‘Nose to Nose’
Brian and his dad, Rick, walked down Main Street, turned left and strolled along Belgrade Avenue. Triple deckers lined the streets close to the edge of the sidewalk. A pizza parlor and convenience store, run by the same Greek immigrant family, spilled out sounds of activity and warm smells. There was hardly anyone on the street beside them, which was just the way Rick liked it; he hated stopping for small talk with neighbors or smiling at strangers. Father and son were headed home from the YMCA after Brian’s karate class. Rick wanted to stop in for a beer at Kelley’s and to watch the Sox vs Yankee baseball game. He was bringing Brian along because he was babysitting today.
Usually Rick left the boy’s care to Ellen, his wife. But today she was at the doctor’s so he was taking Brian back and forth from his afternoon commitments. Frankly, he didn’t see why Brian couldn’t have just skipped his karate class and stayed with Ellen’s sister for the afternoon, but he hadn’t challenged Ellen’s request for his help. And Rick was bringing him home.
It wasn’t that Rick didn’t want to be with Brian, but he wanted to stay at home and be with him, not have to go out in public. Not that it was embarrassing to Rick, but he wanted to protect Brian from all the stares and questions that he got, especially from children.
Kelley’s scent of stale beer and French fries greeted them as they opened the door and walked inside. Brian hesitated by the door for a minute.
“It’s dark,” Brian announced.
“Yeah, it always is.” Rick led him to the bar by the sleeve of his Red Sox jacket and motioned him towards a stool. They sat down side by side. The bartender, KC, wrapped in a filthy white apron, smiled when he saw Brian. “Hey, big guy. What’s happening?”
Brian shook KC’s hand and then slapped him high five. “What’ll you have?” KC asked Brian. “The usual?” Brian guffawed, right on cue as he did whenever anyone paid attention to him, setting off that rocket of hate in Rick whenever anyone teased with Brian this way. The few patrons at the bar glanced over and nodded at Rick, then looked back at the TV and the baseball game.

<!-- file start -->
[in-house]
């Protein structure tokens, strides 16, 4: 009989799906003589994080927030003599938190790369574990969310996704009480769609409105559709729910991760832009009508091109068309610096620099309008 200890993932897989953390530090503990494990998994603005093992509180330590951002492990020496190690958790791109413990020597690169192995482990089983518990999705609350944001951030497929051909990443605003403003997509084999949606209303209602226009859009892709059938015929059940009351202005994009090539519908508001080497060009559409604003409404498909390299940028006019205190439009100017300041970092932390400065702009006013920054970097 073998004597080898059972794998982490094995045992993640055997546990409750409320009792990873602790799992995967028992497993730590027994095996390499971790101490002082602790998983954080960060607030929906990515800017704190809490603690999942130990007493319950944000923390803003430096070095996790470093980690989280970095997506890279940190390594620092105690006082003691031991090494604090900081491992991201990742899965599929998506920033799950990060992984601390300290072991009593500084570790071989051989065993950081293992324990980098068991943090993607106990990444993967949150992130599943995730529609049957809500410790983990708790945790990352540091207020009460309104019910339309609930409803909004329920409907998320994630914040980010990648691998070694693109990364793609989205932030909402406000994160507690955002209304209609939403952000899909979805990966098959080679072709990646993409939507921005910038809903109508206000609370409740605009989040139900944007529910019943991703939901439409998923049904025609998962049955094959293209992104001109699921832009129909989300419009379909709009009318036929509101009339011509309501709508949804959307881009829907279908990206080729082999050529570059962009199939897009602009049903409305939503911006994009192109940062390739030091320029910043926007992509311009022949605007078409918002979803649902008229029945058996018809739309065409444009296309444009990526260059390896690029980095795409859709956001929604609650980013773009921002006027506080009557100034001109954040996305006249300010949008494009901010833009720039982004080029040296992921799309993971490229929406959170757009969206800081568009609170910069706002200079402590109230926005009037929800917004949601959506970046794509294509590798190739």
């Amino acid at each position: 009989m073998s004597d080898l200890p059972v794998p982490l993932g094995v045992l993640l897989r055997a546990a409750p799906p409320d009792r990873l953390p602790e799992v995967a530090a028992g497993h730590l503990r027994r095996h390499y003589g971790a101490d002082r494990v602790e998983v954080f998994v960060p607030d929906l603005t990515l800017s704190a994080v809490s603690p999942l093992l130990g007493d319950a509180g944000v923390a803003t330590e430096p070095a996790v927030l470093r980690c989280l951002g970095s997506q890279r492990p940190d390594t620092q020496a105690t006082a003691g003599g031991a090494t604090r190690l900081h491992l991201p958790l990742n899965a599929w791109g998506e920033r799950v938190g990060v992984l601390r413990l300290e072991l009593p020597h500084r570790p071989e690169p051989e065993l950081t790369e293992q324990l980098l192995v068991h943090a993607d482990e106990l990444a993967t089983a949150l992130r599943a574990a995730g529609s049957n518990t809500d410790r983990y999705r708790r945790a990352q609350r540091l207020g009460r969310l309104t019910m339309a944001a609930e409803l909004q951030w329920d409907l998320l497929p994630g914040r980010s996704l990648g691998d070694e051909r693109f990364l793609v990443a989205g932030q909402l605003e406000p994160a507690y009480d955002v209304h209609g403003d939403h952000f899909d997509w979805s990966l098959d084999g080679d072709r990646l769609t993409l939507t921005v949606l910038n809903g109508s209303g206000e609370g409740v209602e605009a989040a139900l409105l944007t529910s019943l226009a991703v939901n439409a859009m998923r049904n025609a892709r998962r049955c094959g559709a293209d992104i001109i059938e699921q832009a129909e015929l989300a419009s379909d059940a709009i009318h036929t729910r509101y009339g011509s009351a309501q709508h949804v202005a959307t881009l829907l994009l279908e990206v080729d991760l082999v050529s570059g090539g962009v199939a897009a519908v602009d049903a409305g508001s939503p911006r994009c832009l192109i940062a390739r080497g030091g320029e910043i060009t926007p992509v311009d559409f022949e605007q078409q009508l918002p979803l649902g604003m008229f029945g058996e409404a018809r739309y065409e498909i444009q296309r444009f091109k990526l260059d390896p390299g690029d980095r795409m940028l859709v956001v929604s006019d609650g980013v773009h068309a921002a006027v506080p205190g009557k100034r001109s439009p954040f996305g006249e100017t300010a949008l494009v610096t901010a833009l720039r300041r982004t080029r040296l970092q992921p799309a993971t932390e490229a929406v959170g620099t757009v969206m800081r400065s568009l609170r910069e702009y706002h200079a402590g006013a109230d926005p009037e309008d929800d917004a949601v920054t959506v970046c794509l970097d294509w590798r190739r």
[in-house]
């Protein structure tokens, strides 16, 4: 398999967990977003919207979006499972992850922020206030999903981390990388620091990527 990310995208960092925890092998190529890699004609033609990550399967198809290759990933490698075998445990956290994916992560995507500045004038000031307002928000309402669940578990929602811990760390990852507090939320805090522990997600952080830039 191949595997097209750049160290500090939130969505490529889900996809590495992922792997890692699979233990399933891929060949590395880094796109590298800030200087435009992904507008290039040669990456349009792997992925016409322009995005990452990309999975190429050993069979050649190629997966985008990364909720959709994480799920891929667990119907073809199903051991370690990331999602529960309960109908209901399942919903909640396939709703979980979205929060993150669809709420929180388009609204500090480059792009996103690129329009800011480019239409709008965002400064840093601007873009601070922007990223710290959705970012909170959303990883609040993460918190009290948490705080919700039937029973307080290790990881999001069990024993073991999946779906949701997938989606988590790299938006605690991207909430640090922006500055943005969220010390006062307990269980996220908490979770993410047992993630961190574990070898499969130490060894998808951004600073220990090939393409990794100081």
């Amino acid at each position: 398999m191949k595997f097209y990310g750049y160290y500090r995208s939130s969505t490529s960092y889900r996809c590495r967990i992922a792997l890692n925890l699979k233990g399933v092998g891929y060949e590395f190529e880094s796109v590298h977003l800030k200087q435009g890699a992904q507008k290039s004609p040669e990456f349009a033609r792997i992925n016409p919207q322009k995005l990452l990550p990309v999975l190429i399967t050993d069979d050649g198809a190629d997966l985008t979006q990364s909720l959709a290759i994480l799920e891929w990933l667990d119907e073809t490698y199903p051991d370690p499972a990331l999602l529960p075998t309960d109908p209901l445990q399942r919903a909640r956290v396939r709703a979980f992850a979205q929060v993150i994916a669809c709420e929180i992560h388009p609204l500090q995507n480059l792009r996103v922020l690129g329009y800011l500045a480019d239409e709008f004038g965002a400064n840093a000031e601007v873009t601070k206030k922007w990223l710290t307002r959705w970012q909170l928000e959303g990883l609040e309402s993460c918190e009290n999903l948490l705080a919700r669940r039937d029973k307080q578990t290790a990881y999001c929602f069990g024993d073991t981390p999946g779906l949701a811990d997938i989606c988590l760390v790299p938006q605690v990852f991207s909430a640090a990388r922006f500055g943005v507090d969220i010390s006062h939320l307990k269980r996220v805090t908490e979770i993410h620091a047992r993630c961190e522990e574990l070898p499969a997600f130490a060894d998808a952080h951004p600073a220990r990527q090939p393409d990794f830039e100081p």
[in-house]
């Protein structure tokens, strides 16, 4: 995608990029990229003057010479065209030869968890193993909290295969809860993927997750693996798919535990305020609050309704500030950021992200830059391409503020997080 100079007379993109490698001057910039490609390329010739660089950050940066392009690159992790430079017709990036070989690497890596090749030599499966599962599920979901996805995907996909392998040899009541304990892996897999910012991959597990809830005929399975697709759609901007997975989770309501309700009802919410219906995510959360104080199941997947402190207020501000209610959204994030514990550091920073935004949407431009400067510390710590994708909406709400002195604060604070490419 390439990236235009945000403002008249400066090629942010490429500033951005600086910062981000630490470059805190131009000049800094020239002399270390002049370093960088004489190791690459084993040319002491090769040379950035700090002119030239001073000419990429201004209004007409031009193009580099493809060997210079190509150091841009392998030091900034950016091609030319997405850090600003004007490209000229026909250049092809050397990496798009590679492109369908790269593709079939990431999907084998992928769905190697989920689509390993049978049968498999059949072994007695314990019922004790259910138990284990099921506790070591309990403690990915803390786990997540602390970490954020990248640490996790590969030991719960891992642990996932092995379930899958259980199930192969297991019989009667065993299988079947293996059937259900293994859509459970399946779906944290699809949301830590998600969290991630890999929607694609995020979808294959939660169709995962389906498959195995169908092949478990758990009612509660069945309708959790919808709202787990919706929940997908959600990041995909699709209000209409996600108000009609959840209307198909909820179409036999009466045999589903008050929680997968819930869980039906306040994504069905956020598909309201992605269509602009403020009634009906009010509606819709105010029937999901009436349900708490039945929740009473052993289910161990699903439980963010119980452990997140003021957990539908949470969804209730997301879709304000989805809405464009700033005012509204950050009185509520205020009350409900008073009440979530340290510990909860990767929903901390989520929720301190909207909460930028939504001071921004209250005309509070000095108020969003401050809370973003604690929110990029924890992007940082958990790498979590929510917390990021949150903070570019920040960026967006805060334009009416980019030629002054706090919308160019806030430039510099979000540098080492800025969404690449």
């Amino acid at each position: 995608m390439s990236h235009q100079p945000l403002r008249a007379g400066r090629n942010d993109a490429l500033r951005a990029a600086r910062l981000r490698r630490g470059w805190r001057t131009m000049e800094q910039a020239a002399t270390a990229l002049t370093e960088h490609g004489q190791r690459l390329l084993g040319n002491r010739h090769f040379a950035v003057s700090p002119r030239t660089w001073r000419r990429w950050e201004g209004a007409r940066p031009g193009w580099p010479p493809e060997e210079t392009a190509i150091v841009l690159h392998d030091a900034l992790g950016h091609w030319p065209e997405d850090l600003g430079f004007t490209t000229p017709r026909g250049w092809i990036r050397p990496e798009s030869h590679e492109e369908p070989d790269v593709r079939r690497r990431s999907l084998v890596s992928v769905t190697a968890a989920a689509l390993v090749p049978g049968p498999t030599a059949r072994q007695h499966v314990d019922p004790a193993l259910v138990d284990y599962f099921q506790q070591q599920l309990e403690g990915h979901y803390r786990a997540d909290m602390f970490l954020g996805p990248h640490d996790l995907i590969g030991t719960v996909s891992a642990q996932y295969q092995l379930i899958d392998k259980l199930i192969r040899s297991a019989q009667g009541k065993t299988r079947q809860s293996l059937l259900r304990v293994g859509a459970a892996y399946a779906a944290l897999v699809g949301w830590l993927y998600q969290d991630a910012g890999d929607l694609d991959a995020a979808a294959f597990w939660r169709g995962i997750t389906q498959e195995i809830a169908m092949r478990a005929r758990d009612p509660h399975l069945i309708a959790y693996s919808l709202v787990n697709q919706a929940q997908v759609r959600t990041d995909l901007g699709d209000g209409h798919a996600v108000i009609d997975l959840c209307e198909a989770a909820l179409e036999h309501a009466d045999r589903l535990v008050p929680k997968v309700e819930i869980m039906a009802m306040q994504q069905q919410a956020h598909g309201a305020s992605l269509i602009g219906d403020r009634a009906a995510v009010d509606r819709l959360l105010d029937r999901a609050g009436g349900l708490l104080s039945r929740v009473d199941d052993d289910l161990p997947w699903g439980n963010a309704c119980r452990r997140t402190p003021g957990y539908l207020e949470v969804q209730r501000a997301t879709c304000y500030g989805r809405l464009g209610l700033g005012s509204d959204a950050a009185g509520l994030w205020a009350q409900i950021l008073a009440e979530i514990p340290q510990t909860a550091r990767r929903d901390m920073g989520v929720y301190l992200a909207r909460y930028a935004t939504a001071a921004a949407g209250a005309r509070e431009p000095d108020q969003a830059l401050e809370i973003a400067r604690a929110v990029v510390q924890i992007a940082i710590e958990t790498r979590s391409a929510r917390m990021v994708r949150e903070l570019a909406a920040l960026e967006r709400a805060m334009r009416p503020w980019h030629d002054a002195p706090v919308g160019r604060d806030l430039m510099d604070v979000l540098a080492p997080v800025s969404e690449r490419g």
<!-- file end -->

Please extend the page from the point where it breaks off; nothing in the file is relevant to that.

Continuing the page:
“Coke, please,” Brian said and smiled at his father, the drool slipping down his chin. Brian, like most small children, loved to be around people. Rick sometimes regretted that they couldn’t have any more children after Brian, but other times he felt glad that they didn’t have any others like him. Ellen had been told that any more children were out of the question after Brian. Complications. His life was filled with them.
“Who’s winning?” Rick asked KC.
“Sox aren’t. Why can’t we have a winning season from the get-go?” KC stood back from the bar, arms spread like a preacher at the pulpit. “I’m sick of watching the Yankees kick our ass.”
“Kick our ass.” repeated Brian as he picked up his glass to slurp through the straw.
Rick glanced at his son, “Don’t repeat things.”
Brian nodded. “Okay Dad. Sorry.”
Brian liked lots of crushed ice in his soda so he could crunch. Rick’s stomach turned as he watched the soda dribble out of the boy’s full mouth. He turned to the TV set. A tall burley man in a Scally cap and Irish knit sweater entered the bar. Rick turned and saw his high school friend framed in the light behind him as the door swung shut.
“How’s it going?” he asked Rick as he took the seat on the other side of him.
“Not bad George, not bad.” George nodded to K.C. who was already sliding a draft across the bar to him.
“Hey, kid,” George asked Brian, who was startled by the booming voice.
“Huh?” Brian turned his body to look at George and knocked over his glass. Coke spread across the counter. Brian began to whimper, trying with his hand to dam the liquid from spilling any farther.
“Jesus.” Rick reached across the counter to right the glass, but it was too late, the contents had emptied and were traveling on their own. “KC, sponge. Can’t take you anywhere.” He was shaking his head and muttering under his breath.